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What Are the Different Types of Homeostatic Responses?

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  • Written By: Andrew Kirmayer
  • Edited By: Shereen Skola
  • Last Modified Date: 22 November 2016
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    Conjecture Corporation
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The human body typically has a variety of regulatory processes that can maintain a balance of internal conditions. Body temperature, respiration, digestion, and reflexes are examples of homeostatic responses that can occur to offset internal changes. Respiratory rate and body temperature, for example, often remain at a specific level called a set point. This is often true of the ability of the kidneys to regulate the body’s sodium levels. Homeostatic responses are typically regulated by the release of hormones, neurotransmitters, and other chemical substances from cells in response to biological changes.

When internal equilibrium is changed, a receptor can detect the cause and generate a signal, while this afferent input is picked up by an integrating center. Signals are received here, which can be a part of the brain or other structure in the central nervous system. The process of moving an output signal to the response, or effector, is called the efferent pathway. A series of reactions involving substances that are passed on between cells, from cells into the blood stream, or into fluid in body cavities often constitutes the trigger for homeostatic responses.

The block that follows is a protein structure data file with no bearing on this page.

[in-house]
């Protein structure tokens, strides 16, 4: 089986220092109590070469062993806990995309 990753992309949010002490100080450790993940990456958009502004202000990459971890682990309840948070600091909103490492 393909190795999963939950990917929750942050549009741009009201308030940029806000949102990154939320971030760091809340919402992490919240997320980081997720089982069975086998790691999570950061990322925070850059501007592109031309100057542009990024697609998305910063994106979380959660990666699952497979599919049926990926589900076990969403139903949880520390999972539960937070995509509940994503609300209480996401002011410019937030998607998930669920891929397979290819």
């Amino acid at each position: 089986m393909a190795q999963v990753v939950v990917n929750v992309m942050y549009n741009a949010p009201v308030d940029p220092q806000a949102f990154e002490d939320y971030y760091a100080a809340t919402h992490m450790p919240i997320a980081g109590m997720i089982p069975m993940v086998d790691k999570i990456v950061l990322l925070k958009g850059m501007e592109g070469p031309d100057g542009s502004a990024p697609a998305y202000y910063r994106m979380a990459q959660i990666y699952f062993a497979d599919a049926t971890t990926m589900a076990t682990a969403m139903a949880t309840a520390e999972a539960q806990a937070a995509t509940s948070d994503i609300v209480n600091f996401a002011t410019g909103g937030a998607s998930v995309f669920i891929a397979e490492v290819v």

One type of human homeostasis is the regulation of internal temperature. If the body gets cold, the nerves in the skin can trigger homeostatic responses that act on muscles, which constrict blood flow. If less blood passes through the area, then usually less heat is lost. Other muscular signals can cause shivering, which usually generates heat in the body.

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The body can also regulate the carbohydrates and fats it stores. In response to eating, drinking, and even breathing, the compounds stored, used, or excreted as waste can be regulated internally. Homeostatic responses to nutrients in the body often include the metabolism of substances from other compounds, like the production of many proteins derived from various other molecules.

Reflexes are homeostatic responses that can serve to protect the body from potentially harmful stimuli. Rapidly moving away from something hot is usually automatic, while moving a car away from a road hazard when driving is typically learned. Physical changes normally occur that allow the body to respond quickly if danger is perceived.

Many homeostatic responses involve conscious motion, but many occur internally without any thought. Digestion is one example, as well as the regulation of sodium in the blood by the kidneys. The organs may delay their response by adapting to an increase in salt intake, but can create an equal balance over a few days. Some scientists believe that if homeostasis is not achieved in some way, the result can be a variety of diseases and other medical conditions.

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